Energy cost and energy sources for alpine skiing in top athletes

A. Veicsteinas, G. Ferretti, V. Margonato, G. Rosa, D. Tagliabue

Research output: Contribution to journalArticle

48 Citations (Scopus)

Abstract

O2 uptake (V̇(O2)) during exercise and at 2 min of the recovery along with blood lactate concentration 5 min after exercise were measured in an all-out special slalom (SS) and giant slalom (GS) performed by eight top male athletes and five controls in a field study. Heart rate (HR) was continuously monitored before, during, and after each task. On the basis of an energy equivalent of 3.15 ml O2.kg body wt-1 for 1 mmol.l-1 lactate accumulation and the assumption that the amount of O2 consumed in recovery is used to reconstitute ~ phosphates used during the exercise, the total energy cost (ΔV(O2tot)) could be calculated and subdivided into aerobic, lactic, and alactic fractions. In top atheletes, ΔV(O2tot) was equal during SS and GS [7.28 ± 1.14 (SD) and 7.47 ± 0.89 liters for about 55- and 70-s performances, respectively]. When referred to time, the O2 expenditure rate was 2 and 1.6 times V̇(O2max) in SS and GS, respectively. In SS and GS, the energy sources were about 40% aerobic, 20% alactic, and 40% lactic metabolism. In control skiers, ΔV(O2tot) of GS was 6.12 ± 1.45 liters for 77 s, amounting to about 1.3 V̇(O2max), with the contribution of the different energy sources being roughly the same as in top skiers. HR reached maximal values in 30-40 s in all subjects for all conditions.

Original languageEnglish
Pages (from-to)1187-1190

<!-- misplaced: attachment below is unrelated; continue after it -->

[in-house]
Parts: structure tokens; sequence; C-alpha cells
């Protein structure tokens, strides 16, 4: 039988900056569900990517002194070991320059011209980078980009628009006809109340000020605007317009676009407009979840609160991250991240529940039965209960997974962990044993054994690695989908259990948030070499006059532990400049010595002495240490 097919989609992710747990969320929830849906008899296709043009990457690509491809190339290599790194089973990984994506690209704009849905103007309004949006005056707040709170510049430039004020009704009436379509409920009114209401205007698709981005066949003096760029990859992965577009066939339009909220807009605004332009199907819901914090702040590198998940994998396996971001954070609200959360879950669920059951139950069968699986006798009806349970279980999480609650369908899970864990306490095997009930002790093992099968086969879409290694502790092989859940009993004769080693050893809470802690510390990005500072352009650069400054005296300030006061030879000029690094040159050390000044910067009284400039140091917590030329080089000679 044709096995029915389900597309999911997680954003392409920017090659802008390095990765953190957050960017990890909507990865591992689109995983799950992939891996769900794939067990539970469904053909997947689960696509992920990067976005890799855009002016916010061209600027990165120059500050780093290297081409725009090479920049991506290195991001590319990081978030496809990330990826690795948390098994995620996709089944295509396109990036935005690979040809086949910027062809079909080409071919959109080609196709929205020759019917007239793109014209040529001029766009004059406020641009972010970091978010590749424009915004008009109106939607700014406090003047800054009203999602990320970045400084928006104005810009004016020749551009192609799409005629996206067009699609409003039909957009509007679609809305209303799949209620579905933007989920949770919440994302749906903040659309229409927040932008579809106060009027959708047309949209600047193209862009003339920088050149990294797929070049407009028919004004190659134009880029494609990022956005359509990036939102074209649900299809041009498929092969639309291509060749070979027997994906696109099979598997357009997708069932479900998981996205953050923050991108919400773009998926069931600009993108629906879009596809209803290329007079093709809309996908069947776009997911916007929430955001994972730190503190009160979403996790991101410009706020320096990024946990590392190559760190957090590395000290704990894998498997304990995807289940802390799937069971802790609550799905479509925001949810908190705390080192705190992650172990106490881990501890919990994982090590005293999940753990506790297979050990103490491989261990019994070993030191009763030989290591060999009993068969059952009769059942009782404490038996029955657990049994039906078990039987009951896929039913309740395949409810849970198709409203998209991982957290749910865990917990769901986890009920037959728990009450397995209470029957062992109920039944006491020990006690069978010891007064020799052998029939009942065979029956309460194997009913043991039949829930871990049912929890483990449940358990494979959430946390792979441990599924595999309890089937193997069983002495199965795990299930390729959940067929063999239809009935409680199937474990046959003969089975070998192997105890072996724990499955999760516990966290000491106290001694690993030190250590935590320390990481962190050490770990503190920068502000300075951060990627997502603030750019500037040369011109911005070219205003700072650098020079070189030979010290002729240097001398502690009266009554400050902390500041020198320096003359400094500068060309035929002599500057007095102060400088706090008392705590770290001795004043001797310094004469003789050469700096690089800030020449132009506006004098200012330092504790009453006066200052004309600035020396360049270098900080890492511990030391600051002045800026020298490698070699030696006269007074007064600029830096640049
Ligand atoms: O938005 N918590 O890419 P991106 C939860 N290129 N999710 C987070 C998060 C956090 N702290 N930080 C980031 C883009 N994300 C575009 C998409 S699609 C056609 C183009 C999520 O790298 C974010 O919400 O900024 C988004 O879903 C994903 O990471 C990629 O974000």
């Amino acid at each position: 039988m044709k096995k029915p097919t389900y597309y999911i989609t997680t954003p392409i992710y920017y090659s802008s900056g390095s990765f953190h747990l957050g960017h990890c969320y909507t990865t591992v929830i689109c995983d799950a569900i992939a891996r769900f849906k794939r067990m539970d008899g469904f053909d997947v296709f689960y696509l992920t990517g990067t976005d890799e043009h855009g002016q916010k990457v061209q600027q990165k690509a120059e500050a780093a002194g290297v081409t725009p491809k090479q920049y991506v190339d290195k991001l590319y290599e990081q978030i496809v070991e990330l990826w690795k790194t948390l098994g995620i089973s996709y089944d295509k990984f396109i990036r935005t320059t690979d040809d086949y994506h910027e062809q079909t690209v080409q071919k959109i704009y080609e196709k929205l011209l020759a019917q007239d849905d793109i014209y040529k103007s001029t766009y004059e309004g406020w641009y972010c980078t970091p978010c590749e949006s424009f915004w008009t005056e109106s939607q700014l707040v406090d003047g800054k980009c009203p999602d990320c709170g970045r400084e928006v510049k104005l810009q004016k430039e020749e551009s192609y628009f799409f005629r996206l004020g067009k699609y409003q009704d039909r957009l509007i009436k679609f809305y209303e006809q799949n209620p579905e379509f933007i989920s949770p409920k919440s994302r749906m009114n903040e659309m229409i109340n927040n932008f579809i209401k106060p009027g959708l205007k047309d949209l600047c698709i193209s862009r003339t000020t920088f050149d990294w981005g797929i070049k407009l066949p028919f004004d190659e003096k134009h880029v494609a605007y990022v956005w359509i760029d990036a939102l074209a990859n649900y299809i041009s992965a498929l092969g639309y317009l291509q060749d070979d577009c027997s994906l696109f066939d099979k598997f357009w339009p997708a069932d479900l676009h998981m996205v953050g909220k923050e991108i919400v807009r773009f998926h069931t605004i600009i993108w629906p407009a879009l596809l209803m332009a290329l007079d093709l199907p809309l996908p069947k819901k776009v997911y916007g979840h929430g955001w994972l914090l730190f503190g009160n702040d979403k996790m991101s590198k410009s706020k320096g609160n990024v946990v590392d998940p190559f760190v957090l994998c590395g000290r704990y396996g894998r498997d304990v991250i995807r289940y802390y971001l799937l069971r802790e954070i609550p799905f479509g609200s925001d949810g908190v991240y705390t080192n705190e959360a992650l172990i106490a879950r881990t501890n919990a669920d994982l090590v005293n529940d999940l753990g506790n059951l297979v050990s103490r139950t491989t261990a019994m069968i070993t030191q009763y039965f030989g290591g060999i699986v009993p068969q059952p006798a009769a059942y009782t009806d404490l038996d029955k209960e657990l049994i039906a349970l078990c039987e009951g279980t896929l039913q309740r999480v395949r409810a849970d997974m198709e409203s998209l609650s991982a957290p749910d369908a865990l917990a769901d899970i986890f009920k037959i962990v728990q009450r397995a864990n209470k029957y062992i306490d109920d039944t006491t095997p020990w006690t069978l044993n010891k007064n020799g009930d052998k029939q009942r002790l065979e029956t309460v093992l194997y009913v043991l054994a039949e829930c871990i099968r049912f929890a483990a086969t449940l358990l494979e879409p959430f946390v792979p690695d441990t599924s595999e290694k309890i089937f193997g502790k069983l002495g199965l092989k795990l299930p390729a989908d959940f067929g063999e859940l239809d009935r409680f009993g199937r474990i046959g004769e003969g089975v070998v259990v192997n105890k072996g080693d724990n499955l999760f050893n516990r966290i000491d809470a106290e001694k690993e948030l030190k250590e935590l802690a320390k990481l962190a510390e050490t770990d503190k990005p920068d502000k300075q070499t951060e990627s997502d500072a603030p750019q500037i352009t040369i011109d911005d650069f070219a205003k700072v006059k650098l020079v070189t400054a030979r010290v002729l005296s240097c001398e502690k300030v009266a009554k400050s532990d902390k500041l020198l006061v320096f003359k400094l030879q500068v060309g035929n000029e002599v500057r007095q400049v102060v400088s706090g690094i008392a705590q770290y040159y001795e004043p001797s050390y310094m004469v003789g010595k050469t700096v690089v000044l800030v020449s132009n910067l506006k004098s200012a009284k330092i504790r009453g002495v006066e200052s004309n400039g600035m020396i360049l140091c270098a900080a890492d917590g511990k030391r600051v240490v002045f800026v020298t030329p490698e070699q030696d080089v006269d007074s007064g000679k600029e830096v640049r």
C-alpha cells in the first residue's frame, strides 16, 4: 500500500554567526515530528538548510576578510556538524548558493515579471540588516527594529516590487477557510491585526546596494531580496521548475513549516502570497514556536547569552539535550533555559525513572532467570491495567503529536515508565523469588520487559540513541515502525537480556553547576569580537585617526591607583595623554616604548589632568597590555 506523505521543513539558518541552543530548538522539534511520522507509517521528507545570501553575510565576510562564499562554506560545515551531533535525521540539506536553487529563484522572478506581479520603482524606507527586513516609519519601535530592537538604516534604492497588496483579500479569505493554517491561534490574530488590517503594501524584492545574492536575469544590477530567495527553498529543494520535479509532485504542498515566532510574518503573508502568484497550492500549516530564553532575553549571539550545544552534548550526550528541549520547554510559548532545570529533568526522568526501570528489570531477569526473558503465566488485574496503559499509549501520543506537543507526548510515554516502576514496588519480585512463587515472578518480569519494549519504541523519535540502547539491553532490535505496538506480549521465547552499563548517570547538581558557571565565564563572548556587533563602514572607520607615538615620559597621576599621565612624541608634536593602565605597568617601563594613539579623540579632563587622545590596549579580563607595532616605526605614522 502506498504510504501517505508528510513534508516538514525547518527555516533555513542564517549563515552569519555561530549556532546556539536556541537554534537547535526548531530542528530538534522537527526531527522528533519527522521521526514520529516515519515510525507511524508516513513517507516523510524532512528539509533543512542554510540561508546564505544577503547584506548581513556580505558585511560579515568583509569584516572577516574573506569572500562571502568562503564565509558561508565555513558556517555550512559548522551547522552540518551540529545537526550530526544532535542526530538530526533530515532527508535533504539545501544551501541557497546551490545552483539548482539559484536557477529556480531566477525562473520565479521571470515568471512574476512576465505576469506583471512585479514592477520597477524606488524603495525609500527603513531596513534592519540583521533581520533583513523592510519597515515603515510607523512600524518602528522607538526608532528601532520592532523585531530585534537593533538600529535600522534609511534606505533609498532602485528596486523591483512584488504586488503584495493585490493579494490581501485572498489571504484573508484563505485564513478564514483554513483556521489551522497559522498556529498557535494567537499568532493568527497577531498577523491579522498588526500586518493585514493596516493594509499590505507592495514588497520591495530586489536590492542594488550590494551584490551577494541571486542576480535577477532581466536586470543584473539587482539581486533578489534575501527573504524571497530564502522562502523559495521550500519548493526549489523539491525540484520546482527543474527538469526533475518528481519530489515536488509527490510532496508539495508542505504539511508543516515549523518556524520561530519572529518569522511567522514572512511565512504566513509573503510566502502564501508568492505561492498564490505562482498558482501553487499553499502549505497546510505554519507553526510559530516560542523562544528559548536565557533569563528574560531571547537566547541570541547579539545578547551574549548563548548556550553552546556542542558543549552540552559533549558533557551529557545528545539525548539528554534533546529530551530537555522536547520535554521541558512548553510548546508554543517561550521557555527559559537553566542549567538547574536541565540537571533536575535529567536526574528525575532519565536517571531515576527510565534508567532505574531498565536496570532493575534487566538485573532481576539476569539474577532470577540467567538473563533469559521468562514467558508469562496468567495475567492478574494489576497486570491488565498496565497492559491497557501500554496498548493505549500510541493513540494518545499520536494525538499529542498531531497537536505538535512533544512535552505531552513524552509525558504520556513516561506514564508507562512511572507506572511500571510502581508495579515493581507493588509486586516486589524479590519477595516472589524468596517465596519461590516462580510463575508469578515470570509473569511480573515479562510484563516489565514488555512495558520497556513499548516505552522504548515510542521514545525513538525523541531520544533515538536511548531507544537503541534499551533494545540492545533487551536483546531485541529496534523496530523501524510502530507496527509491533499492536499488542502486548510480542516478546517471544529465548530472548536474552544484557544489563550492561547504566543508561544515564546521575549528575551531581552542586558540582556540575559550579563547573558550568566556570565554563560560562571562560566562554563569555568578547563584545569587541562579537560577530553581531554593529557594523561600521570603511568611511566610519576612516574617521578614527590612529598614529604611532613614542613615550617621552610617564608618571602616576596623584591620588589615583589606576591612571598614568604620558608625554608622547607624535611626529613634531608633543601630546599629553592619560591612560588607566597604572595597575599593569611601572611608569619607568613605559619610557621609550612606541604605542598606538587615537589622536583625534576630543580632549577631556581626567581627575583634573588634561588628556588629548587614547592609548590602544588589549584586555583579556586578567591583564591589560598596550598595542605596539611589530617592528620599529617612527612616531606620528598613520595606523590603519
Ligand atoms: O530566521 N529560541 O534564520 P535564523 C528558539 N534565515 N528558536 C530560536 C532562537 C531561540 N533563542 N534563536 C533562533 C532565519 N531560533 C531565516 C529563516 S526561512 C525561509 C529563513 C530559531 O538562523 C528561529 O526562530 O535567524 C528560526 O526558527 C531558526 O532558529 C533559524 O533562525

Number of pages4
JournalJournal of Applied Physiology Respiratory Environmental and Exercise Physiology
Volume56
Issue number5
Publication statusPublished - 1984

Fingerprint

Skiing
Athletes
Exercise
Costs and Cost Analysis
Lactic Acid
Milk
Heart Rate
Health Expenditures
Phosphates

ASJC Scopus subject areas

  • Physiology
  • Endocrinology

Cite this

Veicsteinas, A., Ferretti, G., Margonato, V., Rosa, G., & Tagliabue, D. (1984). Energy cost and energy sources for alpine skiing in top athletes. Journal of Applied Physiology Respiratory Environmental and Exercise Physiology, 56(5), 1187-1190.

Energy cost and energy sources for alpine skiing in top athletes. / Veicsteinas, A.; Ferretti, G.; Margonato, V.; Rosa, G.; Tagliabue, D.

In: Journal of Applied Physiology Respiratory Environmental and Exercise Physiology, Vol. 56, No. 5, 1984, p. 1187-1190.

Research output: Contribution to journalArticle

Veicsteinas, A, Ferretti, G, Margonato, V, Rosa, G & Tagliabue, D 1984, 'Energy cost and energy sources for alpine skiing in top athletes', Journal of Applied Physiology Respiratory Environmental and Exercise Physiology, vol. 56, no. 5, pp. 1187-1190.
Veicsteinas, A. ; Ferretti, G. ; Margonato, V. ; Rosa, G. ; Tagliabue, D. / Energy cost and energy sources for alpine skiing in top athletes. In: Journal of Applied Physiology Respiratory Environmental and Exercise Physiology. 1984 ; Vol. 56, No. 5. pp. 1187-1190.
@article{d68ab5018d824565ab078a53cf415d5f,
title = "Energy cost and energy sources for alpine skiing in top athletes",
abstract = "O2 uptake (V̇(O2)) during exercise and at 2 min of the recovery along with blood lactate concentration 5 min after exercise were measured in an all-out special slalom (SS) and giant slalom (GS) performed by eight top male athletes and five controls in a field study. Heart rate (HR) was continuously monitored before, during, and after each task. On the basis of an energy equivalent of 3.15 ml O2.kg body wt-1 for 1 mmol.l-1 lactate accumulation and the assumption that the amount of O2 consumed in recovery is used to reconstitute ~ phosphates used during the exercise, the total energy cost (ΔV(O2tot)) could be calculated and subdivided into aerobic, lactic, and alactic fractions. In top atheletes, ΔV(O2tot) was equal during SS and GS [7.28 ± 1.14 (SD) and 7.47 ± 0.89 liters for about 55- and 70-s performances, respectively]. When referred to time, the O2 expenditure rate was 2 and 1.6 times V̇(O2max) in SS and GS, respectively. In SS and GS, the energy sources were about 40{\%} aerobic, 20{\%} alactic, and 40{\%} lactic metabolism. In control skiers, ΔV(O2tot) of GS was 6.12 ± 1.45 liters for 77 s, amounting to about 1.3 V̇(O2max), with the contribution of the different energy sources being roughly the same as in top skiers. HR reached maximal values in 30-40 s in all subjects for all conditions.",